Wall building in a level-editor

I’ve been contemplating on how to make the wall functionality of a level-editor similar to the one in The Sims. I’ve found a few questions online regarding something similar, but I ran into some other issues than those discussed there, and I’m really curious on how the programmers actually solved this in the game. First off, drawing the walls without loading models could be done with shapes and extrusion or cubes. That gave a lot of issues. Here are some of my initial questions:
1: In the game (The Sims), walls seem to morph together when placed. How is this actually done? Are just more models created and placed next to those already there (overlapping vertices), or is there some advanced extrusion going on?
2. Corners of the walls can have all sorts of shapes. For instance, if I create a straight piece and then one at a 45 deg. opposite direction, the corner gets really pointy. How is this achieved? Is the model replaced?
3. Am I just over-complicating all of this, and is it much easier than I think? I must say that, when testing out The Sims, it seems more complex the more you analyze it. I can post some screenshots from The Sims for illustration later if necessary.

You are not overcomplicating things, unfortunately.

I have recently done a project with a furniture maker that included building rooms in the Sims-style. And boy, are the edge cases endless. I’d prepare to assume plenty of stuff and simplify on the way - Sims’ walls have 2 sides, they can angle, they can have cut-outs, windows / doors, “color entire wall strip” functionality etc.

(You can see at this point for example edge morphing wasn’t in place, nor were windows or doors.)

  1. What I’d suggest, unless you have to do otherwise, is do the wall calculations in 2D (basically a tile map with connections and types of walls) and then place models in 3D to fit the mapping. This results in least edge cases and very easy UV texturing, but a lot of calculations in other places - where do walls meet, how to merge them in 3D, detecting connections and rotations etc.
  2. Another approach may be to treat walls as connections between points, instead of rotated 3D models. You can achieve this by connecting all wall points with ShapeGeometry, and the extruding it upwards. This solves the edge morphing issue, also adding doors and windows will be a bliss - but on the other hand UV mapping will be extremely not fun in this approach (as you’d have to calculate texture scale based on wall length), let alone double-sided walls UVs.

We decided to go with approach 1 and get our math textbooks out - it does work out pretty well, but forces many assumptions like constant wall size (1.0m x 0.2m x 2.6m), centred windows etc.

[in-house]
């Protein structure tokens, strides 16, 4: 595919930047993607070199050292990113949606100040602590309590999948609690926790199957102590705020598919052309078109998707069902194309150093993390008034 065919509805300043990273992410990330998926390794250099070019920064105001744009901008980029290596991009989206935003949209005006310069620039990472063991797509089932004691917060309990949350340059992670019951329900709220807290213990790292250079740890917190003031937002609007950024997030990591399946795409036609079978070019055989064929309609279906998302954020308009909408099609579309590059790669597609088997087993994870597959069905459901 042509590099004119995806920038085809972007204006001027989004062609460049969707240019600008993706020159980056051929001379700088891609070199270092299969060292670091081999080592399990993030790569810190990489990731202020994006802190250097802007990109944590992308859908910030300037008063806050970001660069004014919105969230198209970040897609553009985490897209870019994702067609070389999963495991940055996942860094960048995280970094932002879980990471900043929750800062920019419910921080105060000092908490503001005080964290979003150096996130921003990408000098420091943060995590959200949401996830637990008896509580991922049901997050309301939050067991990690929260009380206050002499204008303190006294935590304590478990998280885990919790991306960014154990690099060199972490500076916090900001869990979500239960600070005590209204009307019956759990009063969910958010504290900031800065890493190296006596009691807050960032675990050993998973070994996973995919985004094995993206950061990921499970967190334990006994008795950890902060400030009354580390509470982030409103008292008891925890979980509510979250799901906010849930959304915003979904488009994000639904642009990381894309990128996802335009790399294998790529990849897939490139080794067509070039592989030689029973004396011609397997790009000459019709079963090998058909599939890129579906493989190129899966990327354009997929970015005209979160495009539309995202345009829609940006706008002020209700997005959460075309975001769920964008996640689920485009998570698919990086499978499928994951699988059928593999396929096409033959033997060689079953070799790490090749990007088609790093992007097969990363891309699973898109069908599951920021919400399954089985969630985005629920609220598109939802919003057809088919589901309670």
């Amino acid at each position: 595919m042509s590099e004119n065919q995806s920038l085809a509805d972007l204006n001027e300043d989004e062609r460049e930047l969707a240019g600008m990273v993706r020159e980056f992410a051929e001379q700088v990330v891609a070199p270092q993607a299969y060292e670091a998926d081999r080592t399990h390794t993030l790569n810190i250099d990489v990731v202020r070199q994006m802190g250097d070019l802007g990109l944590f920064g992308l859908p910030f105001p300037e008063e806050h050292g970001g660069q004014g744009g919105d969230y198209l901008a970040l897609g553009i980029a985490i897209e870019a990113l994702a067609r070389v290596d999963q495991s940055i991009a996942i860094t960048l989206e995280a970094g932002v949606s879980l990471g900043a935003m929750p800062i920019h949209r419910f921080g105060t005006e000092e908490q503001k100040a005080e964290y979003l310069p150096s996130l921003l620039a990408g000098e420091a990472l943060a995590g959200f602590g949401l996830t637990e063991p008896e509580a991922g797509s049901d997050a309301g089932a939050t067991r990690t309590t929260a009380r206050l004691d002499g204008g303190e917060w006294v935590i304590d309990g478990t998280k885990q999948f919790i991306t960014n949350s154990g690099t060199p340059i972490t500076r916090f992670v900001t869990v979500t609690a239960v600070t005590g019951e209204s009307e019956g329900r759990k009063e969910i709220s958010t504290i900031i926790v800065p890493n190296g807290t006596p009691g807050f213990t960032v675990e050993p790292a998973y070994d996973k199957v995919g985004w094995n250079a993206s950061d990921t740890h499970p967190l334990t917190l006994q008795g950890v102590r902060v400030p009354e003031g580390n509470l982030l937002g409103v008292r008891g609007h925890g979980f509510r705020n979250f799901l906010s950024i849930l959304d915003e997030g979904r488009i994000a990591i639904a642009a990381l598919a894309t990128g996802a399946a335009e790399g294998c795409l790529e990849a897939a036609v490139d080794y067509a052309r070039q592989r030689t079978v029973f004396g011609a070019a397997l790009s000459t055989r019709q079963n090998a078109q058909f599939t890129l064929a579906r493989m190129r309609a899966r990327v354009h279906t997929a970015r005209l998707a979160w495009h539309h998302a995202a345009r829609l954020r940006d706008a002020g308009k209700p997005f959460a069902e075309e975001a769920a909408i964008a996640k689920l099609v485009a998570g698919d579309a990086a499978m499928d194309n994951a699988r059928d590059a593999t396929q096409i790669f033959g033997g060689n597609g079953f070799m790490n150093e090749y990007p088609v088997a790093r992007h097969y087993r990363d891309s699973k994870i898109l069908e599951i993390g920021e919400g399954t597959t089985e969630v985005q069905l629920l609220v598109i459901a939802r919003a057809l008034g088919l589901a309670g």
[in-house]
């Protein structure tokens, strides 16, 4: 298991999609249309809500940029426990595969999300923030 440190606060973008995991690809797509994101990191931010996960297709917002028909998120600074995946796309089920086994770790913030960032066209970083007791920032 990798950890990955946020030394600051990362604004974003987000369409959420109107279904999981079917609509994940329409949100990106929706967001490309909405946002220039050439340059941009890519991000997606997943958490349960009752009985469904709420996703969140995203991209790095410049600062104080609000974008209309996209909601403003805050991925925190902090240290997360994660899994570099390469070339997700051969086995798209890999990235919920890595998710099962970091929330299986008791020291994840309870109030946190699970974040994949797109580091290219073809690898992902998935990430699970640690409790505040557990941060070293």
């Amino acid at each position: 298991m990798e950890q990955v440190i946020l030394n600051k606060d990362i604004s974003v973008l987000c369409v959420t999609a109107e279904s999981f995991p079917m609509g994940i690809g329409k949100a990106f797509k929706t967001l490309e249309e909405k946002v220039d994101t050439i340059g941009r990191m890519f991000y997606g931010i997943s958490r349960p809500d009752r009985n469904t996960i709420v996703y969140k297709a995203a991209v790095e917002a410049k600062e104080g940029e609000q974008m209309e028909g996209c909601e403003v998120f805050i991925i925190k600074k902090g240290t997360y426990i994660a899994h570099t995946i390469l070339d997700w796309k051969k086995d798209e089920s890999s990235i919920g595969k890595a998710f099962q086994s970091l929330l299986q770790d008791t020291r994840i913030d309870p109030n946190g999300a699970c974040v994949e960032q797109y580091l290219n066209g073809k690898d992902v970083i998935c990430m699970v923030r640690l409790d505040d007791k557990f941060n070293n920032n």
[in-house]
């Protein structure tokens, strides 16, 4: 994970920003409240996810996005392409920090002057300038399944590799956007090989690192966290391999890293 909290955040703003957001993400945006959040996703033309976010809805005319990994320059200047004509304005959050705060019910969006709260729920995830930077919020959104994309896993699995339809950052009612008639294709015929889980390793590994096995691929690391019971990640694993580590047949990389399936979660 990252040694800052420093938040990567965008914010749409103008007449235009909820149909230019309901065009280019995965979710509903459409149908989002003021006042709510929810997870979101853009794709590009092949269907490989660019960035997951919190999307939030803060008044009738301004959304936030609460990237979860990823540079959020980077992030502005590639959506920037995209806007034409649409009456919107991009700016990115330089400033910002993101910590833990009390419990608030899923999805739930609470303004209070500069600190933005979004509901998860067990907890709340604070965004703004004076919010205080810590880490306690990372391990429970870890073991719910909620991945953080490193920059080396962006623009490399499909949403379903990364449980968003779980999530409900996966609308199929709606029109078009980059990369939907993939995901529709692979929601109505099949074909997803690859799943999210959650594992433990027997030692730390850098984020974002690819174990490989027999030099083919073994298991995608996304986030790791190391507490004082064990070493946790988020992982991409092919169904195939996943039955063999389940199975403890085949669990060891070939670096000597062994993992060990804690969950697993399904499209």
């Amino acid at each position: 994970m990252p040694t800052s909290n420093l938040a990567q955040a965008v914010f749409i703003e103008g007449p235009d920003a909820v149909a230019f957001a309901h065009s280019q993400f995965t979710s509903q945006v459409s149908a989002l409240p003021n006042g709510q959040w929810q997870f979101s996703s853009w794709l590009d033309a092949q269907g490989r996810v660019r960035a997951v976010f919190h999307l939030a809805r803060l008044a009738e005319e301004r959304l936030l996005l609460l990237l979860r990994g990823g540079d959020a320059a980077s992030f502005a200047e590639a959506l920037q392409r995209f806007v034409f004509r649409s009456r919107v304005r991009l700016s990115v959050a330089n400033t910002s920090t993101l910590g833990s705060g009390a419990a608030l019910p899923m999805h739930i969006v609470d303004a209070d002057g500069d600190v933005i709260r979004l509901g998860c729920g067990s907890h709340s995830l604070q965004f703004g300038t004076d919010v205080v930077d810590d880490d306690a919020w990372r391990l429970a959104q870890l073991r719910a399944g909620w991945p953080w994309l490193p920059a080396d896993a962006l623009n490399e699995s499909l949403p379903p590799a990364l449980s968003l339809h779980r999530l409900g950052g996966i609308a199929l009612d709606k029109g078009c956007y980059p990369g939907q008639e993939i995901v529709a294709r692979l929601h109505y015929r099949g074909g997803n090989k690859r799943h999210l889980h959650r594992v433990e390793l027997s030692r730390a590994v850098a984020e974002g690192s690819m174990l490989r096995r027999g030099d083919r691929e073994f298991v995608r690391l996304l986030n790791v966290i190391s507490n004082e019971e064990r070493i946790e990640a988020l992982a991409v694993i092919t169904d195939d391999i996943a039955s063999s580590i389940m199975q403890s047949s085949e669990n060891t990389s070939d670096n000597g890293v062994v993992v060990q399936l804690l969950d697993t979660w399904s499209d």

I have solved this problem in the past, was working on a 3d game with arbitraty wall building. You could draw a wall segment with 2 clicks and it would merge with whatever other walls were in the scene already.

I did work in 2d for creating the outline of the wall, and then extruded it, basically.

For me, using the theory of fat line painting in vector space has been very useful. Corners were a pain if I recall correctly.

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I got an idea that might be a mix of the two. I have a 2d map (blueprint), and a getWall function that takes the blueprint and a coordinate. It creates a shape based on nearby tiles (sharp corners etc.) and then extrudes it. This will create one mesh per wall segment, though, and there will be overlapping vertices between each one. But still, would this be a viable solution? If not, how would merging be done in practice?

I created a wall builder in this website.

It was complicated.
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It looks amazing. Do you have any tricks to share?

users may want to undo/redo, and want to place windows and doors within the walls, change the colours, thickness, height, and even curve them. Sweet home 3d, which my program is based on, solves all of these problems really well.

I use an approach similar to mjurczyk’s 2nd suggestion. But I didn’t use the shape geometry or extrude. I created cube buffer geometries manually from 2d vectors with a starting and ending point. I manually calculate all angles for joins. The hard work paid off, since I was able to adapt it to make a solution for the roofing part of the application. Where the walls (now roofs) can are angled in multiple directions.

It still isn’t intuitive to use.
The most intuitive 3d modelling solution is demonstrated in Minecraft.

Yes, the own calculation of the BufferGeometry has advantages.
I did the same for frames. See Construction of frames with contour/profile